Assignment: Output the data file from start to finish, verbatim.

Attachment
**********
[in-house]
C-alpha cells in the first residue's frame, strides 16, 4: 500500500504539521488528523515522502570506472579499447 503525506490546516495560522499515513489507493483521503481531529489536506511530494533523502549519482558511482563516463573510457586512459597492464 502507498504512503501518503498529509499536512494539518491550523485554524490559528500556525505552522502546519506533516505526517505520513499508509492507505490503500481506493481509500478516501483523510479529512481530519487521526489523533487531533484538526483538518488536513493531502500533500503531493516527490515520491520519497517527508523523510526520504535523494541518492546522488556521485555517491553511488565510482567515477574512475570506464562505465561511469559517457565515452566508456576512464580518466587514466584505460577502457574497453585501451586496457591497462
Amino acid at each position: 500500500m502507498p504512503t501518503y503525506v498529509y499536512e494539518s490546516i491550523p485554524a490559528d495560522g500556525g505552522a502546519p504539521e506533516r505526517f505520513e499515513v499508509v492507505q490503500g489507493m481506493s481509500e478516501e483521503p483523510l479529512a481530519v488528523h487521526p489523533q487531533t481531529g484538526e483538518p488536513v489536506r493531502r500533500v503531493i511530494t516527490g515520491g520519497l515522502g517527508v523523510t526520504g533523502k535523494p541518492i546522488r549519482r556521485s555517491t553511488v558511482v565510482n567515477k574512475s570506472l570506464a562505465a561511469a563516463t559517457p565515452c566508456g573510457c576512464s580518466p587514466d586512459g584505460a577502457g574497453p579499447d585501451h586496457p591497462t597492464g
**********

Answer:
[in-house]
C-alpha cells in the first residue's frame, strides 16, 4: 500500500504539521488528523515522502570506472579499447 503525506490546516495560522499515513489507493483521503481531529489536506511530494533523502549519482558511482563516463573510457586512459597492464 502507498504512503501518503498529509499536512494539518491550523485554524490559528500556525505552522502546519506533516505526517505520513499508509492507505490503500481506493481509500478516501483523510479529512481530519487521526489523533487531533484538526483538518488536513493531502500533500503531493516527490515520491520519497517527508523523510526520504535523494541518492546522488556521485555517491553511488565510482567515477574512475570506464562505465561511469559517457565515452566508456576512464580518466587514466584505460577502457574497453585501451586496457591497462
Amino acid at each position: 500500500m502507498p504512503t501518503y503525506v498529509y499536512e494539518s490546516i491550523p485554524a490559528d495560522g500556525g505552522a502546519p504539521e506533516r505526517f505520513e499515513v499508509v492507505q490503500g489507493m481506493s481509500e478516501e483521503p483523510l479529512a481530519v488528523h487521526p489523533q487531533t481531529g484538526e483538518p488536513v489536506r493531502r500533500v503531493i511530494t516527490g515520491g520519497l515522502g517527508v523523510t526520504g533523502k535523494p541518492i546522488r549519482r556521485s555517491t553511488v558511482v565510482n567515477k574512475s570506472l570506464a562505465a561511469a563516463t559517457p565515452c566508456g573510457c576512464s580518466p587514466d586512459g584505460a577502457g574497453p579499447d585501451h586496457p591497462t597492464g